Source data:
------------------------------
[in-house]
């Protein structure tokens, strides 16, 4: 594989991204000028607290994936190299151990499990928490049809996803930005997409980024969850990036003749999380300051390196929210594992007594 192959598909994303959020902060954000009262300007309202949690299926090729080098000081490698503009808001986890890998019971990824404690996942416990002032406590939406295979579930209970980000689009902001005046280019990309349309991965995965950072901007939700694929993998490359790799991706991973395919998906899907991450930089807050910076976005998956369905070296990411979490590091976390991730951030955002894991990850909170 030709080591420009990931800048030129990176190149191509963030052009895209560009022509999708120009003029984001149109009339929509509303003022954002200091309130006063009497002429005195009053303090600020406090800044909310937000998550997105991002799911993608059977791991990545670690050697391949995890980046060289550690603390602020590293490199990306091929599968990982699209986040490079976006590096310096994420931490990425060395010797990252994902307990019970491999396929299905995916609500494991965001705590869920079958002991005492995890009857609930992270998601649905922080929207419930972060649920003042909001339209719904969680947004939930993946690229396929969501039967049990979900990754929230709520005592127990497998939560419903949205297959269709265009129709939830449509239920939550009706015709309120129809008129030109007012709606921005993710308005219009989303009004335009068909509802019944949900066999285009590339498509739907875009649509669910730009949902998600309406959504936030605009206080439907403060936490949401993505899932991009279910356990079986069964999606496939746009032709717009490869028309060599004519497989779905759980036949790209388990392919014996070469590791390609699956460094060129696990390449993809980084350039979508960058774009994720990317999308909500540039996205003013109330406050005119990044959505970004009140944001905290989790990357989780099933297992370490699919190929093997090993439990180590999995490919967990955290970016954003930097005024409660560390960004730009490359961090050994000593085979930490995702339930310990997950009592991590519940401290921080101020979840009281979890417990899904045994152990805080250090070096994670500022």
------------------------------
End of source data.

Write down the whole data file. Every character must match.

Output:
[in-house]
């Protein structure tokens, strides 16, 4: 594989991204000028607290994936190299151990499990928490049809996803930005997409980024969850990036003749999380300051390196929210594992007594 192959598909994303959020902060954000009262300007309202949690299926090729080098000081490698503009808001986890890998019971990824404690996942416990002032406590939406295979579930209970980000689009902001005046280019990309349309991965995965950072901007939700694929993998490359790799991706991973395919998906899907991450930089807050910076976005998956369905070296990411979490590091976390991730951030955002894991990850909170 030709080591420009990931800048030129990176190149191509963030052009895209560009022509999708120009003029984001149109009339929509509303003022954002200091309130006063009497002429005195009053303090600020406090800044909310937000998550997105991002799911993608059977791991990545670690050697391949995890980046060289550690603390602020590293490199990306091929599968990982699209986040490079976006590096310096994420931490990425060395010797990252994902307990019970491999396929299905995916609500494991965001705590869920079958002991005492995890009857609930992270998601649905922080929207419930972060649920003042909001339209719904969680947004939930993946690229396929969501039967049990979900990754929230709520005592127990497998939560419903949205297959269709265009129709939830449509239920939550009706015709309120129809008129030109007012709606921005993710308005219009989303009004335009068909509802019944949900066999285009590339498509739907875009649509669910730009949902998600309406959504936030605009206080439907403060936490949401993505899932991009279910356990079986069964999606496939746009032709717009490869028309060599004519497989779905759980036949790209388990392919014996070469590791390609699956460094060129696990390449993809980084350039979508960058774009994720990317999308909500540039996205003013109330406050005119990044959505970004009140944001905290989790990357989780099933297992370490699919190929093997090993439990180590999995490919967990955290970016954003930097005024409660560390960004730009490359961090050994000593085979930490995702339930310990997950009592991590519940401290921080101020979840009281979890417990899904045994152990805080250090070096994670500022």